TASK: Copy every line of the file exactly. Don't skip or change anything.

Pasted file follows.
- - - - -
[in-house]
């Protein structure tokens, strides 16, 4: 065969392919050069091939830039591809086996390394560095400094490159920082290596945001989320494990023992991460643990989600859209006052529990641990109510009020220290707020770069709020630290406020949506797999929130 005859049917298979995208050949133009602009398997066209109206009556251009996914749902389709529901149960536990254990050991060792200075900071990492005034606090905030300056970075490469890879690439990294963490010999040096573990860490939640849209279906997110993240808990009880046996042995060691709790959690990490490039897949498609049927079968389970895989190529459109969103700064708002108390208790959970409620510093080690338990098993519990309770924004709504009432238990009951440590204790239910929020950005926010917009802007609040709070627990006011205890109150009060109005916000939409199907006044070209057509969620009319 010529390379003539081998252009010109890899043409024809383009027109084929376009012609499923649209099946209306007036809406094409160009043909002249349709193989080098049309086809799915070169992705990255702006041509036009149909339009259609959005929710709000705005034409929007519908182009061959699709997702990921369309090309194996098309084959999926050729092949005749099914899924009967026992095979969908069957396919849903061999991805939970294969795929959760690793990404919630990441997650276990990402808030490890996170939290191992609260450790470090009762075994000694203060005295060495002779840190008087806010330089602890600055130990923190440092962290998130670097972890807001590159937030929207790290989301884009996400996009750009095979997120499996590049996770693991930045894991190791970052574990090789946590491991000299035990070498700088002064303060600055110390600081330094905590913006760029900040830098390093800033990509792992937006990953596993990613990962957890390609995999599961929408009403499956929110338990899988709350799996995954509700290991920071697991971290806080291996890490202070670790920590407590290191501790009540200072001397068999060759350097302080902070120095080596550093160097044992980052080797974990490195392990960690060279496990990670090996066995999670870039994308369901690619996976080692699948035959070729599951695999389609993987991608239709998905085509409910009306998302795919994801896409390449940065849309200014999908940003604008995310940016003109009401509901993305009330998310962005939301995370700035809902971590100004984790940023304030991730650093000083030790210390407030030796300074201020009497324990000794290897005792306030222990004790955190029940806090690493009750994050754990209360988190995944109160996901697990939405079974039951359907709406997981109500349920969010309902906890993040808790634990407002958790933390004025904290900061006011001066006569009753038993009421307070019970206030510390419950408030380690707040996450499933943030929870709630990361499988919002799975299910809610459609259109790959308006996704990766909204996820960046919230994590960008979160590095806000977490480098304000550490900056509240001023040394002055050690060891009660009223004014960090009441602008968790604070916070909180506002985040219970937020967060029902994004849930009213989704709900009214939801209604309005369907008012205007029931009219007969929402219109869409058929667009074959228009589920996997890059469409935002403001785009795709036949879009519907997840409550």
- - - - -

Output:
[in-house]
């Protein structure tokens, strides 16, 4: 065969392919050069091939830039591809086996390394560095400094490159920082290596945001989320494990023992991460643990989600859209006052529990641990109510009020220290707020770069709020630290406020949506797999929130 005859049917298979995208050949133009602009398997066209109206009556251009996914749902389709529901149960536990254990050991060792200075900071990492005034606090905030300056970075490469890879690439990294963490010999040096573990860490939640849209279906997110993240808990009880046996042995060691709790959690990490490039897949498609049927079968389970895989190529459109969103700064708002108390208790959970409620510093080690338990098993519990309770924004709504009432238990009951440590204790239910929020950005926010917009802007609040709070627990006011205890109150009060109005916000939409199907006044070209057509969620009319 010529390379003539081998252009010109890899043409024809383009027109084929376009012609499923649209099946209306007036809406094409160009043909002249349709193989080098049309086809799915070169992705990255702006041509036009149909339009259609959005929710709000705005034409929007519908182009061959699709997702990921369309090309194996098309084959999926050729092949005749099914899924009967026992095979969908069957396919849903061999991805939970294969795929959760690793990404919630990441997650276990990402808030490890996170939290191992609260450790470090009762075994000694203060005295060495002779840190008087806010330089602890600055130990923190440092962290998130670097972890807001590159937030929207790290989301884009996400996009750009095979997120499996590049996770693991930045894991190791970052574990090789946590491991000299035990070498700088002064303060600055110390600081330094905590913006760029900040830098390093800033990509792992937006990953596993990613990962957890390609995999599961929408009403499956929110338990899988709350799996995954509700290991920071697991971290806080291996890490202070670790920590407590290191501790009540200072001397068999060759350097302080902070120095080596550093160097044992980052080797974990490195392990960690060279496990990670090996066995999670870039994308369901690619996976080692699948035959070729599951695999389609993987991608239709998905085509409910009306998302795919994801896409390449940065849309200014999908940003604008995310940016003109009401509901993305009330998310962005939301995370700035809902971590100004984790940023304030991730650093000083030790210390407030030796300074201020009497324990000794290897005792306030222990004790955190029940806090690493009750994050754990209360988190995944109160996901697990939405079974039951359907709406997981109500349920969010309902906890993040808790634990407002958790933390004025904290900061006011001066006569009753038993009421307070019970206030510390419950408030380690707040996450499933943030929870709630990361499988919002799975299910809610459609259109790959308006996704990766909204996820960046919230994590960008979160590095806000977490480098304000550490900056509240001023040394002055050690060891009660009223004014960090009441602008968790604070916070909180506002985040219970937020967060029902994004849930009213989704709900009214939801209604309005369907008012205007029931009219007969929402219109869409058929667009074959228009589920996997890059469409935002403001785009795709036949879009519907997840409550």